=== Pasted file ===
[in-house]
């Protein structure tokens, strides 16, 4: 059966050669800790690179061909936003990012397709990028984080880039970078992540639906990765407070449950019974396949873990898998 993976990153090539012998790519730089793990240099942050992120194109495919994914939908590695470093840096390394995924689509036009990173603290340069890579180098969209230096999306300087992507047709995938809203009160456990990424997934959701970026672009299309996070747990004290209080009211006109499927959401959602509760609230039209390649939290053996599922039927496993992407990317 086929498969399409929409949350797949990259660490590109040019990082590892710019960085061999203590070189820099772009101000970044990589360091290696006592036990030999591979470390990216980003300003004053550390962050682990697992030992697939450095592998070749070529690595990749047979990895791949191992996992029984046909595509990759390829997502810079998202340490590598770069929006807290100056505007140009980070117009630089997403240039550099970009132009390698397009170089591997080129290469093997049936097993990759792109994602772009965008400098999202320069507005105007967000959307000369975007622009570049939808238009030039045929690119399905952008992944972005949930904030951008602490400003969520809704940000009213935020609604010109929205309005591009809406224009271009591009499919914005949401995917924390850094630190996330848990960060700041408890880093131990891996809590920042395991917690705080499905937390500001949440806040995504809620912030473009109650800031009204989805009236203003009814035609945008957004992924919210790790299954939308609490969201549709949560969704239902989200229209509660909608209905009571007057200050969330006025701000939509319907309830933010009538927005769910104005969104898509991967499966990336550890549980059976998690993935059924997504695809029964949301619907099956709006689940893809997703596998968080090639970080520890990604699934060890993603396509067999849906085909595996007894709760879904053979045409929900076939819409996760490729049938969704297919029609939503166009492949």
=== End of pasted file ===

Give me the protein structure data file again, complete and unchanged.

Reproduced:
[in-house]
């Protein structure tokens, strides 16, 4: 059966050669800790690179061909936003990012397709990028984080880039970078992540639906990765407070449950019974396949873990898998 993976990153090539012998790519730089793990240099942050992120194109495919994914939908590695470093840096390394995924689509036009990173603290340069890579180098969209230096999306300087992507047709995938809203009160456990990424997934959701970026672009299309996070747990004290209080009211006109499927959401959602509760609230039209390649939290053996599922039927496993992407990317 086929498969399409929409949350797949990259660490590109040019990082590892710019960085061999203590070189820099772009101000970044990589360091290696006592036990030999591979470390990216980003300003004053550390962050682990697992030992697939450095592998070749070529690595990749047979990895791949191992996992029984046909595509990759390829997502810079998202340490590598770069929006807290100056505007140009980070117009630089997403240039550099970009132009390698397009170089591997080129290469093997049936097993990759792109994602772009965008400098999202320069507005105007967000959307000369975007622009570049939808238009030039045929690119399905952008992944972005949930904030951008602490400003969520809704940000009213935020609604010109929205309005591009809406224009271009591009499919914005949401995917924390850094630190996330848990960060700041408890880093131990891996809590920042395991917690705080499905937390500001949440806040995504809620912030473009109650800031009204989805009236203003009814035609945008957004992924919210790790299954939308609490969201549709949560969704239902989200229209509660909608209905009571007057200050969330006025701000939509319907309830933010009538927005769910104005969104898509991967499966990336550890549980059976998690993935059924997504695809029964949301619907099956709006689940893809997703596998968080090639970080520890990604699934060890993603396509067999849906085909595996007894709760879904053979045409929900076939819409996760490729049938969704297919029609939503166009492949």